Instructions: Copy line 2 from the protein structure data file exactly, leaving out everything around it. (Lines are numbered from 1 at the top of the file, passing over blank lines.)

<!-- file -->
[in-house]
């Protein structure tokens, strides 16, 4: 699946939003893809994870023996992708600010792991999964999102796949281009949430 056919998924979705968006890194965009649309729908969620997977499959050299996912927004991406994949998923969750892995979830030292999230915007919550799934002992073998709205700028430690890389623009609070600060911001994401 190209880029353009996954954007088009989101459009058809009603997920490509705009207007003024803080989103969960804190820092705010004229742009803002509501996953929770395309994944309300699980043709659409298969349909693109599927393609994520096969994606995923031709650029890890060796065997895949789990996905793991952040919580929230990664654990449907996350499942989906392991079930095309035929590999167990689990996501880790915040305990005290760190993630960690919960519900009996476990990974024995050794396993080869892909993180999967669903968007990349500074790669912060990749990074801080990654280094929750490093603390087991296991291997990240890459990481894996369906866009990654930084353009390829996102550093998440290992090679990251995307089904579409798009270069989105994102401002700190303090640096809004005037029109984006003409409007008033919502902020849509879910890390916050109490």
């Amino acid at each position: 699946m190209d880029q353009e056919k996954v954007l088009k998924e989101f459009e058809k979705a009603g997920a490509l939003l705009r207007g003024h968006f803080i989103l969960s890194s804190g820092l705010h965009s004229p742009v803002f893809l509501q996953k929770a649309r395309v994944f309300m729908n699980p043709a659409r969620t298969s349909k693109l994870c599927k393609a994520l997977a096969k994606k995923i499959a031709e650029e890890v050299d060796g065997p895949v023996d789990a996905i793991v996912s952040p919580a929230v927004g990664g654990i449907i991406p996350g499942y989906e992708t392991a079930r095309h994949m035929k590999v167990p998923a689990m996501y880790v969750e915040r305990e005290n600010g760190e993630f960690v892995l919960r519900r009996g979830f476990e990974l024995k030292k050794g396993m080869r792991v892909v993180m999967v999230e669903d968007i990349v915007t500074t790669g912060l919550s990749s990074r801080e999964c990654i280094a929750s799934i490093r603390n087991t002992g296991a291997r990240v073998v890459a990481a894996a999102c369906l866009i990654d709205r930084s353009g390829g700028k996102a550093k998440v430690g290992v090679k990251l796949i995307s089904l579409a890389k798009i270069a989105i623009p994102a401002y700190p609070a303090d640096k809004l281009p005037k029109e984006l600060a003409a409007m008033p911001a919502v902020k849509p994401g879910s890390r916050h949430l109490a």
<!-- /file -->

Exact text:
């Protein structure tokens, strides 16, 4: 699946939003893809994870023996992708600010792991999964999102796949281009949430 056919998924979705968006890194965009649309729908969620997977499959050299996912927004991406994949998923969750892995979830030292999230915007919550799934002992073998709205700028430690890389623009609070600060911001994401 190209880029353009996954954007088009989101459009058809009603997920490509705009207007003024803080989103969960804190820092705010004229742009803002509501996953929770395309994944309300699980043709659409298969349909693109599927393609994520096969994606995923031709650029890890060796065997895949789990996905793991952040919580929230990664654990449907996350499942989906392991079930095309035929590999167990689990996501880790915040305990005290760190993630960690919960519900009996476990990974024995050794396993080869892909993180999967669903968007990349500074790669912060990749990074801080990654280094929750490093603390087991296991291997990240890459990481894996369906866009990654930084353009390829996102550093998440290992090679990251995307089904579409798009270069989105994102401002700190303090640096809004005037029109984006003409409007008033919502902020849509879910890390916050109490």